76ers Face Repeat of History With Backup Center Problem

NBA: MAR 23 76ers at Lakers
March 23, 2022, Los Angeles, California, USA: DeAndre Jordan #9 of the Philadelphia 76ers dunks the ball during their NBA game against the Los Angeles Lakers on Wednesday March 23, 2022 at Crypto.com Arena in Los Angeles, California. Lakers lose to 76ers, 121-126. (Photo by PI/Zuma Press/Icon Sportswire) ****NO AGENTS—NORTH AND SOUTH AMERICA SALES ONLY****

It feels like eons ages when the Philadelphia 76ers were knocked out of the playoffs, and Joel Embiid’s tearful walk to the locker room was put on blast by the entire internet. While the shot from Kawhi Leonard, which bounced on the rim an illogical amount of times, may still keep many Philly fans up at night, it feels as if just about everything outside of Joel Embiid has changed in the organization.

However, there is one massive concern that was put on full display in the 2019 series that may still ring true on this current 76ers team. It was the inability of the 2019 team to survive the minutes in which Joel Embiid was not on the floor that ultimately sunk the Philadelphia 76ers’ title hopes, and they will be forced to fight the same battle this year.

2019 Series by the Numbers

To start with, Joel Embiid was far from perfect in the 2019 Raptors series. The then 24-year-old Embiid averaged just 17.6 points and 8.7 rebounds in his 33.9 minutes of play throughout the season. The Cameroonian was battling a knee injury that held him out of a game in the previous series and also was struggling with the flu. Even so, Embiid led the 76ers with a +89 net rating in 237:18 game minutes largely due to his defensive impact, which was highlighted by the 2.0 blocks per game he averaged.

The backup center duties were held down by Greg Monroe and Boban Marjanovic during this postseason, with neither one of them capable of providing servicable time. In the 48:35 that Monroe was on the floor, the 76ers

were a collective -23, and Boban was an astonishing -44 in just 27:35 of play. Admittedly a player’s +/- is not the best indicator of a player’s level of play, but the connection between Embiid’s minutes and the 76ers’ success were quite clear in this series.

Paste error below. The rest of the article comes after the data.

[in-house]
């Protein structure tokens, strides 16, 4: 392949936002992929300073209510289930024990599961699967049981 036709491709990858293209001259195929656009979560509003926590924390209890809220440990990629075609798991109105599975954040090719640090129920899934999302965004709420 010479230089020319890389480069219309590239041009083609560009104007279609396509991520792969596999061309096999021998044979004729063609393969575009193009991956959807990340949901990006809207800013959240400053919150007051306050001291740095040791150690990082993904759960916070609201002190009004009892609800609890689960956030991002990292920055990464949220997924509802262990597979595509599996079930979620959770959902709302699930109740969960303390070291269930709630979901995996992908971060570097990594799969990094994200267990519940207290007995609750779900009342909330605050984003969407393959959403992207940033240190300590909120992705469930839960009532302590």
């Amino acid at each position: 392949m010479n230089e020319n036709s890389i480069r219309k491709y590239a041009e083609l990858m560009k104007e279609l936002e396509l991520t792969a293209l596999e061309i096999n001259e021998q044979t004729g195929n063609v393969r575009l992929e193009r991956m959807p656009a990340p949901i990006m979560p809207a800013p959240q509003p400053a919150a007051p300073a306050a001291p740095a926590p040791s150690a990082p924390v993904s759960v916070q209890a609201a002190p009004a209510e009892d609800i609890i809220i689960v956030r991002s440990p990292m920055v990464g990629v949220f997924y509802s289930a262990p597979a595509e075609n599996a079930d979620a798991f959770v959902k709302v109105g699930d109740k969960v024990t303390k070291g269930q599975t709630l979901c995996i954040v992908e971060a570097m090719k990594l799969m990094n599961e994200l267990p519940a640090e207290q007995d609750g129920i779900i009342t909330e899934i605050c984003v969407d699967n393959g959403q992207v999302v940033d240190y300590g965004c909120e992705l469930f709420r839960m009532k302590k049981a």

The 76ers are Missing Andre Drummond

In fairness to Daryl Morey, this was an issue that he has made a priority during his time in control. Morey first shipped off Al Horford and the nauseating contract that was attached to him for Danny Green as his first major move after becoming President of Basketball Operations in 2020. He then signed Dwight Howard to be the backup center.

While Howard was flawed and also proved not to cut in in the playoffs, the 8-time all-star was still an upgrade over what the 76ers had previously had. Then leading into this season, Morey signed Andre Drummond to a one-year deal, and the 28-year-old exceeded all expectations during his time with the team. After averaging 6.1 points, 8.8 rebounds, and 2 assists per game during the 49 games he spent with the 76ers, Drummond, unfortunately, had to be involved in the Ben Simmons trade with the Nets.

This is not to say that this was the wrong decision by any means. You absolutely have to sacrifice a backup center when attempting to add the guy you believe is the proper co-star on a championship team. This is exactly what Morey did when pulling the trigger to land James Harden prior to the trade deadline.

It also is worth noting that James Harden could have an even larger impact on solving the issues of surviving non-Embiid minutes than even the best backup center. Harden can take the reigns and serve as the focal point of an offense while Embiid is off the court in a way that has never been the case before. If James Harden is productive in the minutes when Joel Embiid is off the court, it may not even matter who serves as the backup center this postseason.